Texas Senator (and possible 2016 presidential hopeful) Ted Cruz has formally given up his Canadian citizenship, about nine months after learning he had it.
While at home in Houston on Tuesday, Cruz was notified by mail that the renunciation became official on May 14, The Dallas Morning News reports.
“He’s pleased to receive the notification and glad to have this process finalized,” spokeswoman Catherine Frazier said.
Cruz intended to give up his Canadian citizenship, which was not a secret, after The Dallas Morning News first brought it to his attention — to the surprise of him and his family — last August.
“Nothing against Canada, but I’m an American by birth and as a U.S. senator, I believe I should be only an American,” said Cruz, who was born in the Canadian province of Alberta, at the time.
Like U.S. law, Canadian law dictates that anyone born in Canada becomes a Canadian citizen automatically. Babies born in non-U.S. countries to at least one American parent are entitled to American citizenship as well. The U.S. Constitution requires presidents to be “natural born” citizens, which is commonly believed to include Americans born with the right to citizenship, even if they were not born on American soil specifically.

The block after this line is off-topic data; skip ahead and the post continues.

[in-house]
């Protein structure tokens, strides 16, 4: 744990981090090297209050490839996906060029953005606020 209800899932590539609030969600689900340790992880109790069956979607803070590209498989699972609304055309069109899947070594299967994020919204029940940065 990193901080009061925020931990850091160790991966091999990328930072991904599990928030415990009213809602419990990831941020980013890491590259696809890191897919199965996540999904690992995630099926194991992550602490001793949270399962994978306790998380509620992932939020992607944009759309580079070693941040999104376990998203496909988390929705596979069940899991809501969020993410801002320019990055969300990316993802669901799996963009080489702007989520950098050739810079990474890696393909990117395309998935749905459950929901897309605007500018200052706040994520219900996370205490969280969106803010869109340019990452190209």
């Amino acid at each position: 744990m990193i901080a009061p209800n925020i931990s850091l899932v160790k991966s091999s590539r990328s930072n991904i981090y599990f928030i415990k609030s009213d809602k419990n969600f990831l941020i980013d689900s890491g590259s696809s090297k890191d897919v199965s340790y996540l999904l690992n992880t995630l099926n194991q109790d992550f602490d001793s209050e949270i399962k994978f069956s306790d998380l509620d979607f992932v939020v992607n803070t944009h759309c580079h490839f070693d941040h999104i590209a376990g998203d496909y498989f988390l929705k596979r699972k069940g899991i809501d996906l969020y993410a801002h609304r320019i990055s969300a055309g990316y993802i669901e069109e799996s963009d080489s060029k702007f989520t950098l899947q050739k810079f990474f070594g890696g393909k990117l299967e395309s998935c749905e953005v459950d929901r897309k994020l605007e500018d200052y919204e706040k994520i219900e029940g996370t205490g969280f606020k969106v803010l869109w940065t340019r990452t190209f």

- The Fall of Roe and the Failure of the Feminist Industrial Complex
- What Trump Knew About January 6
- Follow the Algae Brick Road to Plant-Based Buildings
- The Education of Glenn Youngkin
- The Benefits and Challenges of Cutting Back on Meat
- Here's Everything New on Netflix in July 2022—and What's Leaving
- Women in Northern Ireland Still Struggle to Access Abortion More Than 2 Years After Decriminalization